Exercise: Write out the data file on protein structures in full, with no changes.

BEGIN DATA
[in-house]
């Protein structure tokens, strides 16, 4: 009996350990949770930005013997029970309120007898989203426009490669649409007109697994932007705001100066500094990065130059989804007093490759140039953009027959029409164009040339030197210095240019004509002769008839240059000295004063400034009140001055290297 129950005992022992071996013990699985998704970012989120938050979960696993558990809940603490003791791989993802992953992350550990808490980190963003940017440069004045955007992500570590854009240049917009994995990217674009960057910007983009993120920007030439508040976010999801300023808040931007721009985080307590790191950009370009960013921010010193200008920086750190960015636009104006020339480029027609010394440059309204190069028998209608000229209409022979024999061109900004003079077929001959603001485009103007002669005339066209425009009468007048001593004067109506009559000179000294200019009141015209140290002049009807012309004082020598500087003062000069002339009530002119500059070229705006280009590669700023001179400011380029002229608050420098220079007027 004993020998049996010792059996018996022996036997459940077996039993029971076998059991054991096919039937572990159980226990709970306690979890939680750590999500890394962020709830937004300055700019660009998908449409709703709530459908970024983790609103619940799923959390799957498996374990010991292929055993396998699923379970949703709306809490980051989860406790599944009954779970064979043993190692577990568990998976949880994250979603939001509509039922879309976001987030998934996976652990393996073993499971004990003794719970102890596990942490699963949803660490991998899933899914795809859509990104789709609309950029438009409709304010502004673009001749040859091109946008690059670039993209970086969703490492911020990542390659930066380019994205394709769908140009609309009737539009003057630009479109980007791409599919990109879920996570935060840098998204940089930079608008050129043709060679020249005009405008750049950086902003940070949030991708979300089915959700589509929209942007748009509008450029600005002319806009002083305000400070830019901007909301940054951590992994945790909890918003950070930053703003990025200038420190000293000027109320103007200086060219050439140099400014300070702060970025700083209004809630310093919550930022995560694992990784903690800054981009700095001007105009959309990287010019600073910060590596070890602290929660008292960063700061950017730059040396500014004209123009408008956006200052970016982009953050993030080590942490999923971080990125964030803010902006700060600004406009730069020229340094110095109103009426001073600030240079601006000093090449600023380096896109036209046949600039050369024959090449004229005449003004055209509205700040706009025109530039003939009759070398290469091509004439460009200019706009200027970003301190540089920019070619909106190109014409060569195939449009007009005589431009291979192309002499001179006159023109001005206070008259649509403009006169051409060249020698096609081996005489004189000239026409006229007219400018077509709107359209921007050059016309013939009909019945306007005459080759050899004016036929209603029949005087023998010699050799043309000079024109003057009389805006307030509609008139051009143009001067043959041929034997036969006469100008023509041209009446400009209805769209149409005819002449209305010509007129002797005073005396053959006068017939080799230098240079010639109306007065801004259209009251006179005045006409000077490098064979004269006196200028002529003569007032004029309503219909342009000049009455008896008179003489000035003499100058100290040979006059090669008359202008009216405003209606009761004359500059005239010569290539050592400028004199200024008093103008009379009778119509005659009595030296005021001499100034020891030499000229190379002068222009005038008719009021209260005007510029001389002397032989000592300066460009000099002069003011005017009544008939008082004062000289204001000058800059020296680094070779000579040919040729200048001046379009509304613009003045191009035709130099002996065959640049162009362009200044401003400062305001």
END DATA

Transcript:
[in-house]
């Protein structure tokens, strides 16, 4: 009996350990949770930005013997029970309120007898989203426009490669649409007109697994932007705001100066500094990065130059989804007093490759140039953009027959029409164009040339030197210095240019004509002769008839240059000295004063400034009140001055290297 129950005992022992071996013990699985998704970012989120938050979960696993558990809940603490003791791989993802992953992350550990808490980190963003940017440069004045955007992500570590854009240049917009994995990217674009960057910007983009993120920007030439508040976010999801300023808040931007721009985080307590790191950009370009960013921010010193200008920086750190960015636009104006020339480029027609010394440059309204190069028998209608000229209409022979024999061109900004003079077929001959603001485009103007002669005339066209425009009468007048001593004067109506009559000179000294200019009141015209140290002049009807012309004082020598500087003062000069002339009530002119500059070229705006280009590669700023001179400011380029002229608050420098220079007027 004993020998049996010792059996018996022996036997459940077996039993029971076998059991054991096919039937572990159980226990709970306690979890939680750590999500890394962020709830937004300055700019660009998908449409709703709530459908970024983790609103619940799923959390799957498996374990010991292929055993396998699923379970949703709306809490980051989860406790599944009954779970064979043993190692577990568990998976949880994250979603939001509509039922879309976001987030998934996976652990393996073993499971004990003794719970102890596990942490699963949803660490991998899933899914795809859509990104789709609309950029438009409709304010502004673009001749040859091109946008690059670039993209970086969703490492911020990542390659930066380019994205394709769908140009609309009737539009003057630009479109980007791409599919990109879920996570935060840098998204940089930079608008050129043709060679020249005009405008750049950086902003940070949030991708979300089915959700589509929209942007748009509008450029600005002319806009002083305000400070830019901007909301940054951590992994945790909890918003950070930053703003990025200038420190000293000027109320103007200086060219050439140099400014300070702060970025700083209004809630310093919550930022995560694992990784903690800054981009700095001007105009959309990287010019600073910060590596070890602290929660008292960063700061950017730059040396500014004209123009408008956006200052970016982009953050993030080590942490999923971080990125964030803010902006700060600004406009730069020229340094110095109103009426001073600030240079601006000093090449600023380096896109036209046949600039050369024959090449004229005449003004055209509205700040706009025109530039003939009759070398290469091509004439460009200019706009200027970003301190540089920019070619909106190109014409060569195939449009007009005589431009291979192309002499001179006159023109001005206070008259649509403009006169051409060249020698096609081996005489004189000239026409006229007219400018077509709107359209921007050059016309013939009909019945306007005459080759050899004016036929209603029949005087023998010699050799043309000079024109003057009389805006307030509609008139051009143009001067043959041929034997036969006469100008023509041209009446400009209805769209149409005819002449209305010509007129002797005073005396053959006068017939080799230098240079010639109306007065801004259209009251006179005045006409000077490098064979004269006196200028002529003569007032004029309503219909342009000049009455008896008179003489000035003499100058100290040979006059090669008359202008009216405003209606009761004359500059005239010569290539050592400028004199200024008093103008009379009778119509005659009595030296005021001499100034020891030499000229190379002068222009005038008719009021209260005007510029001389002397032989000592300066460009000099002069003011005017009544008939008082004062000289204001000058800059020296680094070779000579040919040729200048001046379009509304613009003045191009035709130099002996065959640049162009362009200044401003400062305001």